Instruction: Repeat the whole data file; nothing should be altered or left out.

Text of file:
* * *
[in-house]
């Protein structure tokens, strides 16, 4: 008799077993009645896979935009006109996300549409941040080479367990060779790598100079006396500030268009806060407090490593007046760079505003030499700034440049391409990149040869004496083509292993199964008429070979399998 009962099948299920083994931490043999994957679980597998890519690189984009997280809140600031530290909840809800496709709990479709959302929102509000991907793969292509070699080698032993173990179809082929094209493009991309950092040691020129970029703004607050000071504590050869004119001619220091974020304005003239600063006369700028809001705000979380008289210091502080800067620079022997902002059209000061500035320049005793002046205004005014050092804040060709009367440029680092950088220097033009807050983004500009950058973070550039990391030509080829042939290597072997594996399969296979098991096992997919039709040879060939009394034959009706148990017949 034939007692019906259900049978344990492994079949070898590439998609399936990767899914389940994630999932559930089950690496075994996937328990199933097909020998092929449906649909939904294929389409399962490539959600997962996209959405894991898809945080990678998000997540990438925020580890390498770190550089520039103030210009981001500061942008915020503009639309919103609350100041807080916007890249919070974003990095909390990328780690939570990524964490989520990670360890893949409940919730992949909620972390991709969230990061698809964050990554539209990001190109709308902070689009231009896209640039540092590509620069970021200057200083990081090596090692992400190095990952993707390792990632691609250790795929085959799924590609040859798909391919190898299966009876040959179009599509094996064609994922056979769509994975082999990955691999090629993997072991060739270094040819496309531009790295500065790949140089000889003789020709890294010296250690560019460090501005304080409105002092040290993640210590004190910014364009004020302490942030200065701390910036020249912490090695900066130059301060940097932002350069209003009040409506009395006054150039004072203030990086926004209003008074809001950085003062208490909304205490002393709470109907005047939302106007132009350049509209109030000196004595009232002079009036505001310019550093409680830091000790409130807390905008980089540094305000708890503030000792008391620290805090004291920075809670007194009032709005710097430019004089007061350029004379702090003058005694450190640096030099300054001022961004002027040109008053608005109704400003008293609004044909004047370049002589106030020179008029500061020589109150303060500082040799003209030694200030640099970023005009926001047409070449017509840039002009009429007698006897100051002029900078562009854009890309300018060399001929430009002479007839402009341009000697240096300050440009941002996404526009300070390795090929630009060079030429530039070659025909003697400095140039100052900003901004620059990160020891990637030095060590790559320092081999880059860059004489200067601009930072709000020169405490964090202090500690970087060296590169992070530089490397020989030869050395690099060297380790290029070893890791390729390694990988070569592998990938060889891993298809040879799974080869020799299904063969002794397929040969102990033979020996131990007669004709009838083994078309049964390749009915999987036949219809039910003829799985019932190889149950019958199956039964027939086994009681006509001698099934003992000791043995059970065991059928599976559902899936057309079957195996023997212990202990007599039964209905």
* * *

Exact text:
[in-house]
């Protein structure tokens, strides 16, 4: 008799077993009645896979935009006109996300549409941040080479367990060779790598100079006396500030268009806060407090490593007046760079505003030499700034440049391409990149040869004496083509292993199964008429070979399998 009962099948299920083994931490043999994957679980597998890519690189984009997280809140600031530290909840809800496709709990479709959302929102509000991907793969292509070699080698032993173990179809082929094209493009991309950092040691020129970029703004607050000071504590050869004119001619220091974020304005003239600063006369700028809001705000979380008289210091502080800067620079022997902002059209000061500035320049005793002046205004005014050092804040060709009367440029680092950088220097033009807050983004500009950058973070550039990391030509080829042939290597072997594996399969296979098991096992997919039709040879060939009394034959009706148990017949 034939007692019906259900049978344990492994079949070898590439998609399936990767899914389940994630999932559930089950690496075994996937328990199933097909020998092929449906649909939904294929389409399962490539959600997962996209959405894991898809945080990678998000997540990438925020580890390498770190550089520039103030210009981001500061942008915020503009639309919103609350100041807080916007890249919070974003990095909390990328780690939570990524964490989520990670360890893949409940919730992949909620972390991709969230990061698809964050990554539209990001190109709308902070689009231009896209640039540092590509620069970021200057200083990081090596090692992400190095990952993707390792990632691609250790795929085959799924590609040859798909391919190898299966009876040959179009599509094996064609994922056979769509994975082999990955691999090629993997072991060739270094040819496309531009790295500065790949140089000889003789020709890294010296250690560019460090501005304080409105002092040290993640210590004190910014364009004020302490942030200065701390910036020249912490090695900066130059301060940097932002350069209003009040409506009395006054150039004072203030990086926004209003008074809001950085003062208490909304205490002393709470109907005047939302106007132009350049509209109030000196004595009232002079009036505001310019550093409680830091000790409130807390905008980089540094305000708890503030000792008391620290805090004291920075809670007194009032709005710097430019004089007061350029004379702090003058005694450190640096030099300054001022961004002027040109008053608005109704400003008293609004044909004047370049002589106030020179008029500061020589109150303060500082040799003209030694200030640099970023005009926001047409070449017509840039002009009429007698006897100051002029900078562009854009890309300018060399001929430009002479007839402009341009000697240096300050440009941002996404526009300070390795090929630009060079030429530039070659025909003697400095140039100052900003901004620059990160020891990637030095060590790559320092081999880059860059004489200067601009930072709000020169405490964090202090500690970087060296590169992070530089490397020989030869050395690099060297380790290029070893890791390729390694990988070569592998990938060889891993298809040879799974080869020799299904063969002794397929040969102990033979020996131990007669004709009838083994078309049964390749009915999987036949219809039910003829799985019932190889149950019958199956039964027939086994009681006509001698099934003992000791043995059970065991059928599976559902899936057309079957195996023997212990202990007599039964209905």